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Alert sounded over dangerous Cisco IOS XE zero-day

Cisco has warned users around the world after observing ongoing exploitation of a newly discovered zero-day in the web user interface (UI) feature of its IOS XE software when inadvertently exposed to the public internet or untrusted networks.

Tracked as CVE-2023-20198, the issue enables a remote, unauthenticated attacker to set up an account on a vulnerable system with the highest possible privileges, that they can then use to gain control of the affected systems.

Affected customers will all have enabled the web UI feature through the ip http server or ip http secure-server commands, and can determine whether or not this is the case by following the instructions laid out in Cisco’s advisory, which can be found here. This also details various indicators of compromise (IoCs) that defenders can examine to determine whether or not they have been hit.

“Cisco strongly recommends that customers disable the HTTP Server feature on all internet-facing systems. To disable the HTTP Server feature, use the no ip http server or no ip http secure-server command in global configuration mode. If both the HTTP server and HTTPS server are in use, both commands are required to disable the HTTP Server feature,” said Cisco.

Cisco is also recommending defenders restrict access controls for the service, but prior to doing so should be sure to review them thoroughly less they cause a wider service interruption.

The vulnerable web UI feature is an embedded, GUI-based system management tool that is designed to enable tech teams to provision systems, simplify deployment and manageability, and enhance overall user experience. It can also be used to build configurations and monitor and troubleshoot systems without command line interface (CLI) expertise, but should never be exposed to the internet or an untrusted network.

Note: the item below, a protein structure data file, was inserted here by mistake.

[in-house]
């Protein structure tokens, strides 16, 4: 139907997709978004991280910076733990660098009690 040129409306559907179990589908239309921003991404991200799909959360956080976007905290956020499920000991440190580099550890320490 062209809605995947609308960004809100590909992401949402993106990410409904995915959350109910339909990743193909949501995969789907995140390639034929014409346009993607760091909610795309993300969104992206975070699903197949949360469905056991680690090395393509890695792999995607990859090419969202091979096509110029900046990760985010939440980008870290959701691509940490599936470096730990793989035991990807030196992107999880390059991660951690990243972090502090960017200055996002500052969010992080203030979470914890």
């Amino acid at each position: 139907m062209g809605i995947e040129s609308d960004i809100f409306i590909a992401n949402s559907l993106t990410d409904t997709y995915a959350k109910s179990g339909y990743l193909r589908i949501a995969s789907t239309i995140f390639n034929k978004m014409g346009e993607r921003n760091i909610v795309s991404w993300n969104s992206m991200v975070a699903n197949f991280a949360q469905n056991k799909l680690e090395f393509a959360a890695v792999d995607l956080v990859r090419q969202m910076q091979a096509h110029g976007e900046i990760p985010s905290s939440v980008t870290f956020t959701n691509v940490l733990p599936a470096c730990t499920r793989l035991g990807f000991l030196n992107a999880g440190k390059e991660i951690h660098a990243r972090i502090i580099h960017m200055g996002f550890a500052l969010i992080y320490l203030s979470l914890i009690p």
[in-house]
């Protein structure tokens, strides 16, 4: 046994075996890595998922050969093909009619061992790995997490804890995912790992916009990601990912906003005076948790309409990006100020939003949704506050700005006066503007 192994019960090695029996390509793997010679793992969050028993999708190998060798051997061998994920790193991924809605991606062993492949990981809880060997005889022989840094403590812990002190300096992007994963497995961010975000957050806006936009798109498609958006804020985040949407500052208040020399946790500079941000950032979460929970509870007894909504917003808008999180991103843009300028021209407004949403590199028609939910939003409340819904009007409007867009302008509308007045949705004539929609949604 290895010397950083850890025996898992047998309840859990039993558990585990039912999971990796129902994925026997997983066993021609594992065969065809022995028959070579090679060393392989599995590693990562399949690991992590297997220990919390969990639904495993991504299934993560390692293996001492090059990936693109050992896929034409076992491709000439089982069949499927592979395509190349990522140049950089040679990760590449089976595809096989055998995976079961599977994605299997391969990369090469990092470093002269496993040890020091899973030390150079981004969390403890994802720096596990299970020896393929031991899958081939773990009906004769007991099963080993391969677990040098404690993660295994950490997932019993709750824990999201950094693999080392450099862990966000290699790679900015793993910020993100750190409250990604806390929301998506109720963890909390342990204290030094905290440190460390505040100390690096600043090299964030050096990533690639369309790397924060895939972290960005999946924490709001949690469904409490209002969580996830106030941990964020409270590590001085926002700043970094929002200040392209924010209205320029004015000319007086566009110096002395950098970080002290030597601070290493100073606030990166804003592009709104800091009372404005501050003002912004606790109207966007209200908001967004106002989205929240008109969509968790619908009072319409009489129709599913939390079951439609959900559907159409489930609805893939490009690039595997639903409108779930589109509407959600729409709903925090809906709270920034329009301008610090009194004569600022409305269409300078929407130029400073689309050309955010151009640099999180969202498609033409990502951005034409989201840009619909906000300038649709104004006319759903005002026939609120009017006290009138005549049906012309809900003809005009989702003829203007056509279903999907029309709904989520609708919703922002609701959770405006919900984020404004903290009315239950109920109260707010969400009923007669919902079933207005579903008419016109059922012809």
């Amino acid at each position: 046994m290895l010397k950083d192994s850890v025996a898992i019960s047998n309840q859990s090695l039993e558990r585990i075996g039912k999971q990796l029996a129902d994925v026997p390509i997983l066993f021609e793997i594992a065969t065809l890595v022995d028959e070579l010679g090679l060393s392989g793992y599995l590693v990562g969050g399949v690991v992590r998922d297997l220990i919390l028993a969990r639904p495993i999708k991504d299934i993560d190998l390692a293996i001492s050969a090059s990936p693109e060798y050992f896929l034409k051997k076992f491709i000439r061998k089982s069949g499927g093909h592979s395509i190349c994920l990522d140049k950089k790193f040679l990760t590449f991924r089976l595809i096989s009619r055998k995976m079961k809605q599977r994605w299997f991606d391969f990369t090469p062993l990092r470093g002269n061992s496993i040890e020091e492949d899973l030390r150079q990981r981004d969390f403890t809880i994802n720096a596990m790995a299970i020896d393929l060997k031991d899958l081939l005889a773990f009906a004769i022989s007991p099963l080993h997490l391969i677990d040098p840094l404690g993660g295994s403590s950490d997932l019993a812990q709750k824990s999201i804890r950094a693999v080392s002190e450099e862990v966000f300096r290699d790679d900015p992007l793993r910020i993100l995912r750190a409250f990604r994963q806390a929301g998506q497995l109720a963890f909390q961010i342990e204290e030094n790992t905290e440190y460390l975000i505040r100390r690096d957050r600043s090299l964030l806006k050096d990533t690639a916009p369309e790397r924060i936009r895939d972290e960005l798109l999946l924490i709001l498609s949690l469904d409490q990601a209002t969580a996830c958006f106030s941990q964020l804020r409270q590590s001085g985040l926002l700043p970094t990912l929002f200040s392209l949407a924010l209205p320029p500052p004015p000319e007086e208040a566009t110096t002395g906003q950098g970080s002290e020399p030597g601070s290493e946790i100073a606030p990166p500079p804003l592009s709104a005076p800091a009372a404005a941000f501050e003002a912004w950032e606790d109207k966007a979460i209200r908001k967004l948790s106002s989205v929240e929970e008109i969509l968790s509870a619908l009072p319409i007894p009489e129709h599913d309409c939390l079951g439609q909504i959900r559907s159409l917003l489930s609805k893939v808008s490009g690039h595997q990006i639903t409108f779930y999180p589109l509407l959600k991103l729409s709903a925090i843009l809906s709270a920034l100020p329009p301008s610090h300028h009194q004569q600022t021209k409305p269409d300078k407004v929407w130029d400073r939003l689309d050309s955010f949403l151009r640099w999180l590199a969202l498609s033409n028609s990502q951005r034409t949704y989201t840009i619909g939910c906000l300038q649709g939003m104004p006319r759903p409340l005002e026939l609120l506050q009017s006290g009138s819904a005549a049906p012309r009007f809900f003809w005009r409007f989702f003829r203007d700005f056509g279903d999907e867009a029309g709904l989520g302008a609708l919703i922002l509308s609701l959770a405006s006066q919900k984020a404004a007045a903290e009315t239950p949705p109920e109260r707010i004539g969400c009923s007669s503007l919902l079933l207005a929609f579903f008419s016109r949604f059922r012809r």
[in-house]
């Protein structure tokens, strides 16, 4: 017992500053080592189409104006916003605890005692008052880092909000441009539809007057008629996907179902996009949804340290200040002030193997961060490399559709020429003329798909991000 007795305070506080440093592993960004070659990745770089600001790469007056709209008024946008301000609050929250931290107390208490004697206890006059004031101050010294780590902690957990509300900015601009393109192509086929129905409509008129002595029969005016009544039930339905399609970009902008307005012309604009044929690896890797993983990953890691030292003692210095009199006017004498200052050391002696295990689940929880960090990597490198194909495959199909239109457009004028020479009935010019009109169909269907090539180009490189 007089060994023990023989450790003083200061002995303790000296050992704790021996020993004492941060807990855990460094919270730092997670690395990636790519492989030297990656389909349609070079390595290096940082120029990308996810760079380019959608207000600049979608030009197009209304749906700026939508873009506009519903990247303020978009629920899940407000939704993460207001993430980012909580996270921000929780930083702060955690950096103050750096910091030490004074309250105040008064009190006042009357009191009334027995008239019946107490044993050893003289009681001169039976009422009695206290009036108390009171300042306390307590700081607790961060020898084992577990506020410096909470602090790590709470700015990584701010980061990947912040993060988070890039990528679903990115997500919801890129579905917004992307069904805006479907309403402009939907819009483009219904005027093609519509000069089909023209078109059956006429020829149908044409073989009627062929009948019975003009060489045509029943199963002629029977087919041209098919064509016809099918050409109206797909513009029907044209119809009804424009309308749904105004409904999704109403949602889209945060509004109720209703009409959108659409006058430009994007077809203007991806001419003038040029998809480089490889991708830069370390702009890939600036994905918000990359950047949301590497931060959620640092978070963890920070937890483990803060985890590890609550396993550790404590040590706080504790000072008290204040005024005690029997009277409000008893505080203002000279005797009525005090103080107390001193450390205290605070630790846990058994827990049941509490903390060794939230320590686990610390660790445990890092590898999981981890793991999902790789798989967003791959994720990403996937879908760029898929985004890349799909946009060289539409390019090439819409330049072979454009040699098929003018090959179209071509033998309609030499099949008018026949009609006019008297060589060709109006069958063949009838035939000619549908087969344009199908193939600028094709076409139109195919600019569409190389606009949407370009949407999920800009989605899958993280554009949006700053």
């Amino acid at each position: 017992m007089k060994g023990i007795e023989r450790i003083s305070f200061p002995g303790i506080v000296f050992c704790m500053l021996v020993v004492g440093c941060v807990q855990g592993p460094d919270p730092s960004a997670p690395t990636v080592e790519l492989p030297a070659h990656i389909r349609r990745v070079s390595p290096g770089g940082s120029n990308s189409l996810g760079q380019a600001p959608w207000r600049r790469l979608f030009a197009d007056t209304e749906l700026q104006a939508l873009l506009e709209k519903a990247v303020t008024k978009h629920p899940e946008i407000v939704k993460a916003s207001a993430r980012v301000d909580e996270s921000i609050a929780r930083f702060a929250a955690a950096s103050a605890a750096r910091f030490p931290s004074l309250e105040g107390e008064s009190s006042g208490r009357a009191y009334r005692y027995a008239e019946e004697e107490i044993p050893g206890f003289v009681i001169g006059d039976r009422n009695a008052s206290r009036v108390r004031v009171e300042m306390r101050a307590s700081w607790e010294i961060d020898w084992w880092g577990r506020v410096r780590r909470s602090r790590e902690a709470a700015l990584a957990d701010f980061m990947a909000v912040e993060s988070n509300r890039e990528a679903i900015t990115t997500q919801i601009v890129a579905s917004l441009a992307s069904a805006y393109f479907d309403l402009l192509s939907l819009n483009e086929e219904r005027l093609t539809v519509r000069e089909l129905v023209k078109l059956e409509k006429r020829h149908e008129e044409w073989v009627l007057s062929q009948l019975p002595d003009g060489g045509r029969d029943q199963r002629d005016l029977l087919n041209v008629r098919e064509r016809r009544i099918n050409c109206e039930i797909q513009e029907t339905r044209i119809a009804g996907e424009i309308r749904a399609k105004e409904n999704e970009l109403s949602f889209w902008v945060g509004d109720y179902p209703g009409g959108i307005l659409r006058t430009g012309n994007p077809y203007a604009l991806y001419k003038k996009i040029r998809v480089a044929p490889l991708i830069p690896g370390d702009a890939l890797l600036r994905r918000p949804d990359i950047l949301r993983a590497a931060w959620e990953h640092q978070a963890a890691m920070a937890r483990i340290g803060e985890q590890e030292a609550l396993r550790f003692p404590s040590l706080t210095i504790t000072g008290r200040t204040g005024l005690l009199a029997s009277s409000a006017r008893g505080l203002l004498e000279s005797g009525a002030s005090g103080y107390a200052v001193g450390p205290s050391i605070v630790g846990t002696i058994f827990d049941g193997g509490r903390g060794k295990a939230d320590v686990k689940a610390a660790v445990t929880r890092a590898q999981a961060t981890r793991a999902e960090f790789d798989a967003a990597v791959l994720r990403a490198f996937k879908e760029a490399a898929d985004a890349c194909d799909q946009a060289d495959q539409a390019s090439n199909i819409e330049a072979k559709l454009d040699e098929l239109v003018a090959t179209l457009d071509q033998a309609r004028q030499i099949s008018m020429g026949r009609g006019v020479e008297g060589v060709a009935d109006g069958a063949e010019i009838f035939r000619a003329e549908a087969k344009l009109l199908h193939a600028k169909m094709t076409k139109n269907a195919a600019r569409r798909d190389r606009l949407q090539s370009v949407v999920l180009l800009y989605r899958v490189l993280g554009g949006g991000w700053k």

Computer Weekly understands Cisco is working on a patch for the vulnerability, which may impact a great many users. Mayuresh Dani, manager of threat research at Qualys, said: “Cisco has not provided the list of devices affected, which means that any switch, router or WLC running IOS XE and has the web UI exposed to the internet is vulnerable.

“Based on my searches using Shodan, there are about 40,000 Cisco devices that have web UI exposed to the internet. A majority of those are listening on port 80.”

The research team at Cisco Talos, together with Cisco’s Technical Assistance Centre (TAC), first got wise to the issue on 28 September, and after further investigation found that CVE-2023-20198 may have been exploited on vulnerable systems up to 10 days prior to that.

In this instance, an authorised user created a local user account under a the user name ‘cisco_tac_admin’ from a suspicious IP address.

No further activity was seen until 12 October, when Talos and the TAC detected what appeared to be a new cluster of related activity, when an unauthorised user created a local user account with the name ‘cisco_support’ from a different suspicious IP address.

This time around, the user carried out several subsequent actions, deploying an implant file, likely delivered via the long-patched CVE-2021-1435 vulnerability, suggesting that victims have failed to pay adequate attention to patching.

The implant comprises a configuration file that defines a new web server endpoint (uniform resource identifier or URI path) used to interact with the implant. The endpoint then receives certain parameters allowing the intruder to execute arbitrary commands at system or IOS level.

If this implant is to become active, the intruder needs to restart the web server but in at least one instance this did not happen. Talos additionally noted that the implant is not persistent, meaning a device reboot will get ride of it, but the newly-created user accounts will remain active with full admin rights, so presumably can start over.

“We assess that these clusters of activity were likely carried out by the same actor. Both clusters appeared close together, with the October activity appearing to build off the September activity,” wrote the Talos research team.

“The first cluster was possibly the actor’s initial attempt and testing their code, while the October activity seems to show the actor expanding their operation to include establishing persistent access via deployment of the implant.”

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